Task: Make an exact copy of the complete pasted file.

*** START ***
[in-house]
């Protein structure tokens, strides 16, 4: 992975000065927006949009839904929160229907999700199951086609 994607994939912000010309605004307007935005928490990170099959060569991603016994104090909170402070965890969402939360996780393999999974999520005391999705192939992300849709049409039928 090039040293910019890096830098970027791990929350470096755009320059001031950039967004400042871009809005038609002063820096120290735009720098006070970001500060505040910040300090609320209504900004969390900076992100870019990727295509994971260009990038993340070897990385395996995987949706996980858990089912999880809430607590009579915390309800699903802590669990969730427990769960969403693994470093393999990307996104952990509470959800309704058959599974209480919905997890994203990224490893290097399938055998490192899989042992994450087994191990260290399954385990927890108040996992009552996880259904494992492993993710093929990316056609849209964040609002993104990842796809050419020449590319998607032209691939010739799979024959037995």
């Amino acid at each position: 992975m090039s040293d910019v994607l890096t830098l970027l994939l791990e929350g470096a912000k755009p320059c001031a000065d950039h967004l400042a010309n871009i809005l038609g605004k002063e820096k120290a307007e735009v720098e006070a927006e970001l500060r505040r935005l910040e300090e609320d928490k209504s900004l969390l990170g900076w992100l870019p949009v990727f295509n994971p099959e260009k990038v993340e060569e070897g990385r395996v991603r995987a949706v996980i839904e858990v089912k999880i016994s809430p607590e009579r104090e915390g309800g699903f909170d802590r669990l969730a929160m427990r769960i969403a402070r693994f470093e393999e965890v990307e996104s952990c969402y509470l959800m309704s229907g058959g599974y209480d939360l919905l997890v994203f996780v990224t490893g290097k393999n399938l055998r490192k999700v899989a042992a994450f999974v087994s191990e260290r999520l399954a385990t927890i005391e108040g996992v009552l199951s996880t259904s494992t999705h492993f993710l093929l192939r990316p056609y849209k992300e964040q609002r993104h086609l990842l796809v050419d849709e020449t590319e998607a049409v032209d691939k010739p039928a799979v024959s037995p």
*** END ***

[in-house]
């Protein structure tokens, strides 16, 4: 992975000065927006949009839904929160229907999700199951086609 994607994939912000010309605004307007935005928490990170099959060569991603016994104090909170402070965890969402939360996780393999999974999520005391999705192939992300849709049409039928 090039040293910019890096830098970027791990929350470096755009320059001031950039967004400042871009809005038609002063820096120290735009720098006070970001500060505040910040300090609320209504900004969390900076992100870019990727295509994971260009990038993340070897990385395996995987949706996980858990089912999880809430607590009579915390309800699903802590669990969730427990769960969403693994470093393999990307996104952990509470959800309704058959599974209480919905997890994203990224490893290097399938055998490192899989042992994450087994191990260290399954385990927890108040996992009552996880259904494992492993993710093929990316056609849209964040609002993104990842796809050419020449590319998607032209691939010739799979024959037995």
């Amino acid at each position: 992975m090039s040293d910019v994607l890096t830098l970027l994939l791990e929350g470096a912000k755009p320059c001031a000065d950039h967004l400042a010309n871009i809005l038609g605004k002063e820096k120290a307007e735009v720098e006070a927006e970001l500060r505040r935005l910040e300090e609320d928490k209504s900004l969390l990170g900076w992100l870019p949009v990727f295509n994971p099959e260009k990038v993340e060569e070897g990385r395996v991603r995987a949706v996980i839904e858990v089912k999880i016994s809430p607590e009579r104090e915390g309800g699903f909170d802590r669990l969730a929160m427990r769960i969403a402070r693994f470093e393999e965890v990307e996104s952990c969402y509470l959800m309704s229907g058959g599974y209480d939360l919905l997890v994203f996780v990224t490893g290097k393999n399938l055998r490192k999700v899989a042992a994450f999974v087994s191990e260290r999520l399954a385990t927890i005391e108040g996992v009552l199951s996880t259904s494992t999705h492993f993710l093929l192939r990316p056609y849209k992300e964040q609002r993104h086609l990842l796809v050419d849709e020449t590319e998607a049409v032209d691939k010739p039928a799979v024959s037995p």